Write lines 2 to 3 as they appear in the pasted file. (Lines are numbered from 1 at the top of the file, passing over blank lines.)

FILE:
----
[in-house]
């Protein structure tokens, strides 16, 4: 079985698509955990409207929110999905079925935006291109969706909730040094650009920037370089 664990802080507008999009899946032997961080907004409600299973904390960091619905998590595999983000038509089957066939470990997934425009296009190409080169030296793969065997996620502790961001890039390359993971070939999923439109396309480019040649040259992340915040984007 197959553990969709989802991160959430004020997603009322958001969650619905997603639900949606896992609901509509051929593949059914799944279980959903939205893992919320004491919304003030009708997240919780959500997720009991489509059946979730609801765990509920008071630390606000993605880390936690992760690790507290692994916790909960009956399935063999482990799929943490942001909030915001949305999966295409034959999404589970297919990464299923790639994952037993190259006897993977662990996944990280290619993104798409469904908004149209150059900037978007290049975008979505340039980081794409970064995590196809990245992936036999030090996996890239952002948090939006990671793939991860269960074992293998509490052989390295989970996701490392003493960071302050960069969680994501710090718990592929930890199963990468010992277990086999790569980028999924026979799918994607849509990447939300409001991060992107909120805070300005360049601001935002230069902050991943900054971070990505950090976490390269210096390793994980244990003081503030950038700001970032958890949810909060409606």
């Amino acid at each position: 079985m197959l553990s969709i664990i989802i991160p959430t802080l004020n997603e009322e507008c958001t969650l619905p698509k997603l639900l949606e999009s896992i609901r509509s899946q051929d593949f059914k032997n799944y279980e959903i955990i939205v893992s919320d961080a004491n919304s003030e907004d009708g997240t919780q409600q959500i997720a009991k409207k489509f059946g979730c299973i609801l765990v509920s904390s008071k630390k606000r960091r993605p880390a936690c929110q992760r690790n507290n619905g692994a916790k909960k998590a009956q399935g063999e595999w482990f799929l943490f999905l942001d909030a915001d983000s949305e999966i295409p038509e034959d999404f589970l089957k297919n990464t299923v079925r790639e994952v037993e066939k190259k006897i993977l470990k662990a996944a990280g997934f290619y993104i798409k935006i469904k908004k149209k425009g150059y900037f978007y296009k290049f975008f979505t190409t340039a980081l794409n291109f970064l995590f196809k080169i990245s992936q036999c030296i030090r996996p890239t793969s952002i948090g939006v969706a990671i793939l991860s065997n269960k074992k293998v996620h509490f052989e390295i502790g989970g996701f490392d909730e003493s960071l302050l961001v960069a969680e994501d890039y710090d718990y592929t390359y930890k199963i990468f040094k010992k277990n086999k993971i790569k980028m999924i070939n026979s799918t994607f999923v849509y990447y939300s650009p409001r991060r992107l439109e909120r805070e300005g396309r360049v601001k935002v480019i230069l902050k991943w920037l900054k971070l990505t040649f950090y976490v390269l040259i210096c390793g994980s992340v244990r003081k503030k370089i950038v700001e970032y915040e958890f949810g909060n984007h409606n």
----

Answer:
């Protein structure tokens, strides 16, 4: 079985698509955990409207929110999905079925935006291109969706909730040094650009920037370089 664990802080507008999009899946032997961080907004409600299973904390960091619905998590595999983000038509089957066939470990997934425009296009190409080169030296793969065997996620502790961001890039390359993971070939999923439109396309480019040649040259992340915040984007 197959553990969709989802991160959430004020997603009322958001969650619905997603639900949606896992609901509509051929593949059914799944279980959903939205893992919320004491919304003030009708997240919780959500997720009991489509059946979730609801765990509920008071630390606000993605880390936690992760690790507290692994916790909960009956399935063999482990799929943490942001909030915001949305999966295409034959999404589970297919990464299923790639994952037993190259006897993977662990996944990280290619993104798409469904908004149209150059900037978007290049975008979505340039980081794409970064995590196809990245992936036999030090996996890239952002948090939006990671793939991860269960074992293998509490052989390295989970996701490392003493960071302050960069969680994501710090718990592929930890199963990468010992277990086999790569980028999924026979799918994607849509990447939300409001991060992107909120805070300005360049601001935002230069902050991943900054971070990505950090976490390269210096390793994980244990003081503030950038700001970032958890949810909060409606």
């Amino acid at each position: 079985m197959l553990s969709i664990i989802i991160p959430t802080l004020n997603e009322e507008c958001t969650l619905p698509k997603l639900l949606e999009s896992i609901r509509s899946q051929d593949f059914k032997n799944y279980e959903i955990i939205v893992s919320d961080a004491n919304s003030e907004d009708g997240t919780q409600q959500i997720a009991k409207k489509f059946g979730c299973i609801l765990v509920s904390s008071k630390k606000r960091r993605p880390a936690c929110q992760r690790n507290n619905g692994a916790k909960k998590a009956q399935g063999e595999w482990f799929l943490f999905l942001d909030a915001d983000s949305e999966i295409p038509e034959d999404f589970l089957k297919n990464t299923v079925r790639e994952v037993e066939k190259k006897i993977l470990k662990a996944a990280g997934f290619y993104i798409k935006i469904k908004k149209k425009g150059y900037f978007y296009k290049f975008f979505t190409t340039a980081l794409n291109f970064l995590f196809k080169i990245s992936q036999c030296i030090r996996p890239t793969s952002i948090g939006v969706a990671i793939l991860s065997n269960k074992k293998v996620h509490f052989e390295i502790g989970g996701f490392d909730e003493s960071l302050l961001v960069a969680e994501d890039y710090d718990y592929t390359y930890k199963i990468f040094k010992k277990n086999k993971i790569k980028m999924i070939n026979s799918t994607f999923v849509y990447y939300s650009p409001r991060r992107l439109e909120r805070e300005g396309r360049v601001k935002v480019i230069l902050k991943w920037l900054k971070l990505t040649f950090y976490v390269l040259i210096c390793g994980s992340v244990r003081k503030k370089i950038v700001e970032y915040e958890f949810g909060n984007h409606n």